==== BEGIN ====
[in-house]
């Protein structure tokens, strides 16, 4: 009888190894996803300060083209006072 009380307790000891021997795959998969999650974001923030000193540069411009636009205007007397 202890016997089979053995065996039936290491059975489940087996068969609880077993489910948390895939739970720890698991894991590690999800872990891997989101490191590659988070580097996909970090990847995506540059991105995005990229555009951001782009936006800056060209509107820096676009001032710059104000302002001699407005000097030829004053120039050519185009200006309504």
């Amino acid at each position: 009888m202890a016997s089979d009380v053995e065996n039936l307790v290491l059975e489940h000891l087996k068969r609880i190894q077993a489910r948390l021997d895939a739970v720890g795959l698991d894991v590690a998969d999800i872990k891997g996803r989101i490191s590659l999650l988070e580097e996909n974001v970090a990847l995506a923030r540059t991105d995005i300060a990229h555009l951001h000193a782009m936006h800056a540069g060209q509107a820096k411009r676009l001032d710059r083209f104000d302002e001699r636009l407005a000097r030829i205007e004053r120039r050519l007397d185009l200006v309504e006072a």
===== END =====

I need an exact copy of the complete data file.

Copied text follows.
[in-house]
């Protein structure tokens, strides 16, 4: 009888190894996803300060083209006072 009380307790000891021997795959998969999650974001923030000193540069411009636009205007007397 202890016997089979053995065996039936290491059975489940087996068969609880077993489910948390895939739970720890698991894991590690999800872990891997989101490191590659988070580097996909970090990847995506540059991105995005990229555009951001782009936006800056060209509107820096676009001032710059104000302002001699407005000097030829004053120039050519185009200006309504």
């Amino acid at each position: 009888m202890a016997s089979d009380v053995e065996n039936l307790v290491l059975e489940h000891l087996k068969r609880i190894q077993a489910r948390l021997d895939a739970v720890g795959l698991d894991v590690a998969d999800i872990k891997g996803r989101i490191s590659l999650l988070e580097e996909n974001v970090a990847l995506a923030r540059t991105d995005i300060a990229h555009l951001h000193a782009m936006h800056a540069g060209q509107a820096k411009r676009l001032d710059r083209f104000d302002e001699r636009l407005a000097r030829i205007e004053r120039r050519l007397d185009l200006v309504e006072a």